Indonesia has recommended closer scrutiny of automated control systems, better design of flight deck alerts and accounting for a more diverse pilot population after last year’s fatal crash of a Lion Air Boeing 737 MAX, the Seattle Times reported on Friday.
The newspaper received an advance copy of the final report on the October 29 crash in which all 189 people on board were killed.
Less than five months after the Lion Air accident, an Ethiopian Airlines 737 MAX also crashed, leading the plane to be grounded worldwide and sparking a corporate crisis at Boeing, the world’s biggest plane maker.
Indonesian investigators on Wednesday told families of the victims that a mix of factors contributed to the crash, including mechanical and design issues and a lack of documentation about how systems would behave.
“Deficiencies” in the flight crew’s communication and manual control of the aircraft contributed to the crash, as did alerts and distractions in the cockpit, according to slides presented to the families.
The final report said the first officer was unfamiliar with procedures and had shown issues in his handling of the aircraft during training, according to the Seattle Times.
When the aircraft encountered airspeed-reading problems after take-off, the first officer had to be asked twice by the captain to perform the checklist and it took him four minutes to find it in the quick reference handbook, the newspaper said.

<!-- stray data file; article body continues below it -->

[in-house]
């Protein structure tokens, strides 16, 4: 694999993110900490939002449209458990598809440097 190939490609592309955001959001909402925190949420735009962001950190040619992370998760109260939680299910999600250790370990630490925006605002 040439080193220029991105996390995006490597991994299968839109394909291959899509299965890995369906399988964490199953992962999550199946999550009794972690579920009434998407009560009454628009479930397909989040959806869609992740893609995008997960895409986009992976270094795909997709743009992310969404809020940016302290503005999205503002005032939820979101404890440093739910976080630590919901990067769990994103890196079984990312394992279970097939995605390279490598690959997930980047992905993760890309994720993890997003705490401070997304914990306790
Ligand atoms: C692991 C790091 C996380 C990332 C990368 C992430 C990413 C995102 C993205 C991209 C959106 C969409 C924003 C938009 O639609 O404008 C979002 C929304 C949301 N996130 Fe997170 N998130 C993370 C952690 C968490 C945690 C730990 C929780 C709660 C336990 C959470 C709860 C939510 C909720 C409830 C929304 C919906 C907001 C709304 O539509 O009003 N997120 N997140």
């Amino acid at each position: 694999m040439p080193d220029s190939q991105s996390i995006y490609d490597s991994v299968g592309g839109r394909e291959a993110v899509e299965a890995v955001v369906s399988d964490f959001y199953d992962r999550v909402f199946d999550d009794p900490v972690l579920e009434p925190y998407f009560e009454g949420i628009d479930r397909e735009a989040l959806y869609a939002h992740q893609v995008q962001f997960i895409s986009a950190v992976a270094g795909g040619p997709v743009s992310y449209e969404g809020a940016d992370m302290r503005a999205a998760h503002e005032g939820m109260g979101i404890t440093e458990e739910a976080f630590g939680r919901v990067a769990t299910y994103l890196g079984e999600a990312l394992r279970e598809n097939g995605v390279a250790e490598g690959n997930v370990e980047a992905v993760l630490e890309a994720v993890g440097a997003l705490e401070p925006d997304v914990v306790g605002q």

The report also found that a critical sensor providing data to an anti-stall system had been miscalibrated by a repair shop in Florida and that there were strong indications that it was not tested during installation by Lion Air maintenance staff.
Lion Air should have grounded the plane following faults on earlier flights; the report said and added that 31 pages were missing from the airline’s October maintenance logs.
Lion Air did not respond to a request for comment.
Meanwhile, South Korea’s transport ministry on Friday said nine Boeing Co 737 NG planes in the country had been grounded after checks found structural cracks requiring repairs.
The suspension follows an order from the U.S. Federal Aviation Administration earlier this month for aircraft operators to inspect older Boeing 737 NGs for structural cracks.
Boeing on Oct. 11 said inspections of 810 of the planes globally had led to 38 requiring repair.
South Korea said it found nine planes with cracks among 42 planes examined.
Among the nine grounded planes are five operated by Korean Air Lines (003490.KS), according to transport ministry.
The 737 NG is the third-generation 737 and version before the now-grounded 737 MAX, which is not impacted by the cracking issue.
A Korean Air spokesman said the carrier has eighteen 737 NG aircrafts and will replace the five short-range airplanes with other jets.
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